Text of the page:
Contrast that with the total lack of interest in Richard Feynman, an American physicist who was, just like Einstein, a genius who brought us new ways to view the world. His letters are not auctioned; he was heartbreakingly devoted to his first wife and then - after her death from a lingering illness - to his second. Yet Feynman was also a wild, partying person whose passion for bongo-playing, safe-cracking and topless bars did not prevent him being a key player in the Manhattan Project to build the first atomic bomb.
He died aged 69 in 1988. There was little mystery left about him because he lived life in the open, and loved it. Perhaps that means there's nothing left which could shock - no untold tales, because he told them all while alive. Hence, no auctioned love letters and no Sunday supplement articles.
Yet his contribution to modern physics is arguably as great as that made by Einstein, who led the wider public to an understanding of why atomic bombs make a big mess. Feynman's breakthroughs, though, were in quantum physics, that confusing realm where a thing is both a wave and a particle, or can have no mass at rest yet have measurable momentum (the product of mass and velocity) while moving.
The quantum world can mess up your brain if you fall into it unprepared. Einstein's grumble "God does not play dice" is the classic response to its confusion. Feynman not only handled this world; he added new ways of seeing it, such as the "Feynman diagrams" which gave physicists a whole new way to think about the interactions of particles.
Above all Feynman was a teacher: a working professor at Caltech in California. Lecturing, he was in his element; the New York Times described him as "the impossible combination of theoretical physicist and circus barker, all body motion and sound effects". Happily, many of those lectures were taped and transcribed for posterity. This week marks the publication of a new book of his lectures, and the republication of an older one, but the two are intended to be read together.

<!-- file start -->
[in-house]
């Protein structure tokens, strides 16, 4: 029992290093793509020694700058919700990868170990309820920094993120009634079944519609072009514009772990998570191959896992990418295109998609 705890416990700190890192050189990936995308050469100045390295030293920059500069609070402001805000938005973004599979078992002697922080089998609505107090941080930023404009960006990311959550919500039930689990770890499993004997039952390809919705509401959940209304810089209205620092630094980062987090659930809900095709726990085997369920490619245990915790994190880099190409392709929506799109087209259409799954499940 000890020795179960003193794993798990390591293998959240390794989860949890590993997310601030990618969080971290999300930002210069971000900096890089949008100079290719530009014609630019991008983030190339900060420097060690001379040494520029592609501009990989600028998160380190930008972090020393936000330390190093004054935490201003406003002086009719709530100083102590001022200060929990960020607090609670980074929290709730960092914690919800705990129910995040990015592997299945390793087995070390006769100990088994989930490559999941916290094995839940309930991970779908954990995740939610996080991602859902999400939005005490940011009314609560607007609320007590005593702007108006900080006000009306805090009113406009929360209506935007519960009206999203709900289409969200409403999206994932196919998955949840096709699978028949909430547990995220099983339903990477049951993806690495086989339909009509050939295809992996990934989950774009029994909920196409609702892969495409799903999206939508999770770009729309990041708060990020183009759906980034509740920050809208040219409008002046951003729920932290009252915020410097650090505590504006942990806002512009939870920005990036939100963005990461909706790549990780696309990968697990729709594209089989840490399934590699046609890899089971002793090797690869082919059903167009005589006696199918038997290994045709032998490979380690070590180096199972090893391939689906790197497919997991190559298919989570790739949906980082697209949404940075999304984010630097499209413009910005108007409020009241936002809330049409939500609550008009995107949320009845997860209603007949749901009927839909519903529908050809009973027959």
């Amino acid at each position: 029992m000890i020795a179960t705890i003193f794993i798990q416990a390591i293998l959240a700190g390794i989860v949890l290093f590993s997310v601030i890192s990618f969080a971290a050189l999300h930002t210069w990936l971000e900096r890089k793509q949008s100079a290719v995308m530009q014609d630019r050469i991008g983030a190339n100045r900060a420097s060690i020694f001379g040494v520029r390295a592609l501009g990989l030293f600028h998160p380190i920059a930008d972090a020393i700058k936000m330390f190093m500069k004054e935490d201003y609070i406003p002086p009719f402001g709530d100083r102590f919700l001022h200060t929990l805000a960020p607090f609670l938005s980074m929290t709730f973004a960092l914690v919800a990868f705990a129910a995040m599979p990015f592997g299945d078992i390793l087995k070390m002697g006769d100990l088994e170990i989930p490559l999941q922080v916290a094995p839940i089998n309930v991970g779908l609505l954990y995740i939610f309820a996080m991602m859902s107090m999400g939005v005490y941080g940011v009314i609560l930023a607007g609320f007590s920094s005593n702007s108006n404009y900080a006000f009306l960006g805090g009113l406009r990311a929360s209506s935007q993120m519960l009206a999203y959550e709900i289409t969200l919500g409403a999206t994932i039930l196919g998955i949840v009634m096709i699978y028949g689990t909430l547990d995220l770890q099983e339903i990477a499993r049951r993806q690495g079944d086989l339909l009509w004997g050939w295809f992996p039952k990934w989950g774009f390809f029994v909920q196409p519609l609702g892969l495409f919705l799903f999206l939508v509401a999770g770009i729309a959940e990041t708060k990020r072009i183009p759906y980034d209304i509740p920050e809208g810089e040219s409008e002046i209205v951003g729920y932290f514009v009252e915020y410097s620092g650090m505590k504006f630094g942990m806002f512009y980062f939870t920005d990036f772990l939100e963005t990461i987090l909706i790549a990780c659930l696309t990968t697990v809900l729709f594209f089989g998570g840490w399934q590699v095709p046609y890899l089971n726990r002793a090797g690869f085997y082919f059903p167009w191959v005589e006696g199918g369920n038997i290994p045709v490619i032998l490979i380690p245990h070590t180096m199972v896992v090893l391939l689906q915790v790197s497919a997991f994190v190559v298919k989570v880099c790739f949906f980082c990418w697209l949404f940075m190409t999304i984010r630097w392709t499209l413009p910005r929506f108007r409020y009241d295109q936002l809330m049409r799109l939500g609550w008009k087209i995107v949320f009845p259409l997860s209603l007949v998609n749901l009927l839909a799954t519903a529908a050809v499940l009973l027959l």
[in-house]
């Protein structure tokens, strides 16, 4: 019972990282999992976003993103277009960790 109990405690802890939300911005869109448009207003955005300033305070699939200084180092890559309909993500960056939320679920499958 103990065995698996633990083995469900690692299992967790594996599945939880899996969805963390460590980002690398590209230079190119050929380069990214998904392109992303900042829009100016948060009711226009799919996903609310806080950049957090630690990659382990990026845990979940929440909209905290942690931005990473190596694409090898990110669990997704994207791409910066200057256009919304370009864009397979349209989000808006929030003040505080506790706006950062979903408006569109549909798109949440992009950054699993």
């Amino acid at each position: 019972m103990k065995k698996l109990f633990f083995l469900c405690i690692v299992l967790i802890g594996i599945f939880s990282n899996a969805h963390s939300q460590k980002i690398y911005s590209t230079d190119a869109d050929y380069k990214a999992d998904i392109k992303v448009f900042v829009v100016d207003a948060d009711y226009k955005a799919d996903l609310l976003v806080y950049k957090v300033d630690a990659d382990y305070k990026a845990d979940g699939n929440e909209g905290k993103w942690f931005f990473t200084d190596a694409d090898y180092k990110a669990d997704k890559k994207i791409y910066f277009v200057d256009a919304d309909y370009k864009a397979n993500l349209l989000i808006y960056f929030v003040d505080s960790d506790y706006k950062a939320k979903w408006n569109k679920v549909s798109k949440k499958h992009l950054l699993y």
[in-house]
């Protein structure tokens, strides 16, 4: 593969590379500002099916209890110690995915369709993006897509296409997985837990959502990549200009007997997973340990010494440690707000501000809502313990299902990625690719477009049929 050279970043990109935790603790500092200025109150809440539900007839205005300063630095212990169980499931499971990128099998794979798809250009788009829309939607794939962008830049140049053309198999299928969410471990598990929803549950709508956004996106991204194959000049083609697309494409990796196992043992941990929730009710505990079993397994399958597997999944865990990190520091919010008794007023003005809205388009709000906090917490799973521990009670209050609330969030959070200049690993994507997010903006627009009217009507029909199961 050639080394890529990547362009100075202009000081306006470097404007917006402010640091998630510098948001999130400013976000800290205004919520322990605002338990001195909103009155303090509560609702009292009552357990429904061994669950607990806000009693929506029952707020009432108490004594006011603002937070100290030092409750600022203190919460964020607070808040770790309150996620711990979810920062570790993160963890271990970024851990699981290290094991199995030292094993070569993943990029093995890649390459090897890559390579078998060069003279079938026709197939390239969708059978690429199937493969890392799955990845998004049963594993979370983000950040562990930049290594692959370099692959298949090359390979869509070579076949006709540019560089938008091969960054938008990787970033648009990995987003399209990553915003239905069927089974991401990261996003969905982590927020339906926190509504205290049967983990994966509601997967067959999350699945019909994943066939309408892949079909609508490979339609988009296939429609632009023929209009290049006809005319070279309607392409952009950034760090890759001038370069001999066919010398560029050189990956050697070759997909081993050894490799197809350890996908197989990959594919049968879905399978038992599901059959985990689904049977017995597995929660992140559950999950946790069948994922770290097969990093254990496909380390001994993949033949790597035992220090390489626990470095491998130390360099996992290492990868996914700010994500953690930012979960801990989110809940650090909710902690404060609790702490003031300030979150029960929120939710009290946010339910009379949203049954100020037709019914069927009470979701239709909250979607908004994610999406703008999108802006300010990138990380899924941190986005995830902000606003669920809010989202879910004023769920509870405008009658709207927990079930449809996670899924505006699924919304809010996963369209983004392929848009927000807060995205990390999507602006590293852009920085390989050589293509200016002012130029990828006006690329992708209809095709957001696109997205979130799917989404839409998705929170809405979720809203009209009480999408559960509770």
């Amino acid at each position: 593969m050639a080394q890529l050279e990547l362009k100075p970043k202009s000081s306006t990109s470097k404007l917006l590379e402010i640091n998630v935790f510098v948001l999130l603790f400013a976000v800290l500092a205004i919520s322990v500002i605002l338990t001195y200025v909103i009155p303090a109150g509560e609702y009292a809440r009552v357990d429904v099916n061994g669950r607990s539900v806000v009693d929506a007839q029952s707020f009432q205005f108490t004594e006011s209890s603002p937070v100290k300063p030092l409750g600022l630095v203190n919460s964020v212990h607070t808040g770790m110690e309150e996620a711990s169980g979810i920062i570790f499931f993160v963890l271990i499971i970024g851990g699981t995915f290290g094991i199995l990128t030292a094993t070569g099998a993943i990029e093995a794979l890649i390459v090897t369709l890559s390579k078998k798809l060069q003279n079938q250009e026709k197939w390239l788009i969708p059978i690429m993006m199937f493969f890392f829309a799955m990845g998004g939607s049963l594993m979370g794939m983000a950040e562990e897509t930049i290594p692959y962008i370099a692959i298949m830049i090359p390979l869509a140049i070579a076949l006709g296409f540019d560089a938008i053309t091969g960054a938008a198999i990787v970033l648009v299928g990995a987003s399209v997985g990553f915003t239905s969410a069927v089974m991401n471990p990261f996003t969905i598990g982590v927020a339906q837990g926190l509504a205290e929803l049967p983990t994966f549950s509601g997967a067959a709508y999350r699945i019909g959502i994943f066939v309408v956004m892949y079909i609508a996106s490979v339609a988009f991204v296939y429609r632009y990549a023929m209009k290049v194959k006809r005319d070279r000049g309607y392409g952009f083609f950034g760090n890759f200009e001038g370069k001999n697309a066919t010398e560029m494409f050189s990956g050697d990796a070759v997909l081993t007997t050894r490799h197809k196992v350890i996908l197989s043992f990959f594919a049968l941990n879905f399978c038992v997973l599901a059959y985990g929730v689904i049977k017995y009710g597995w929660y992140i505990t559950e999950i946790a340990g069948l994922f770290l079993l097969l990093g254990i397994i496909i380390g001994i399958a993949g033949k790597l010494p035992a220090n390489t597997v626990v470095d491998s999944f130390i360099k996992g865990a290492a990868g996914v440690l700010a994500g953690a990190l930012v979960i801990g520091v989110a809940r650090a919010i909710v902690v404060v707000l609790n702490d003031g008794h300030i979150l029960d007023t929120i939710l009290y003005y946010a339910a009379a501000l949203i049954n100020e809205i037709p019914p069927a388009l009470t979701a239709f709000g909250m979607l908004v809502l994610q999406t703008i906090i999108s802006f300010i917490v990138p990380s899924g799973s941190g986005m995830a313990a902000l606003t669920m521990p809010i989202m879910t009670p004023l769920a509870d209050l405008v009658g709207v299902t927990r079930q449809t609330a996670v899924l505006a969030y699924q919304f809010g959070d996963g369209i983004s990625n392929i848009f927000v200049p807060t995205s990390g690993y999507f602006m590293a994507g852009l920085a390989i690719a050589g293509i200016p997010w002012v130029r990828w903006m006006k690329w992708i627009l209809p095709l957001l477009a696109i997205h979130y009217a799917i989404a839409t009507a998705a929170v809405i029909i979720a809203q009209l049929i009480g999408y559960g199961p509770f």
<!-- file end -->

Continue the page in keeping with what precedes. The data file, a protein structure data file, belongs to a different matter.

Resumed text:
The reissue, Six Easy Pieces, is a series of six lectures that Feynman gave, starting in 1961, to first-year physics students at Caltech. They were intended as a taster of the fruits to come. But Six Easy Pieces is accessible to the general reader as a primer on atoms, the relation of physics to other sciences, the concept of conservation of energy, the theory of gravitation,and at the end - briefly - the wave-particle problem, illustrating how it arises and demonstrating how it will not go away.
Six Not-So-Easy Pieces lives up to its name. Most of the science books that nowadays pour off the presses just recycle newspaper articles at tedious length. I reached the end of this one and realised that I had been too sloppy in reading some of the explanations, which meant that later conclusions had whizzed straight past me. I was eager to go back and read it again so that I would understand.
The fact is that Feynman doesn't dumb down. You can feel the intellectual wind whistling through your hair, and it is advisable to hang on tight. But the ride is worth it. The second set of lectures deal first with the issues of symmetry: the universe's tendency to make things match. Then they move on to the special theory of relativity, relativistic energy, space-time and finally curved space, which might be more familiar as the General Theory of Relativity. I have read many books and articles explaining relativity, but Feynman brings new twirls and twists and fascinating insights to the topic.
On the written page, his words can sometimes seem stilted; to reconstitute the Feynman that gave the lectures, you must mentally add arm-waving, enthusiasm and the fact that he sees things from a different view and takes you there, as the best teachers do.
Feynman even manages a swipe at the postmodernists who latched on to the theories of relativity as an excuse to say that it doesn't matter what your opinion is: everything is relative, after all. "We hear that a great deal, but it is difficult to find out what it means," he snorts.
He was resolutely anti-postmodern, yet he altered his pupils' understanding more thoroughly than any cocktail-party philosopher. It's an irony he would have liked.
Charles ArthurReuse content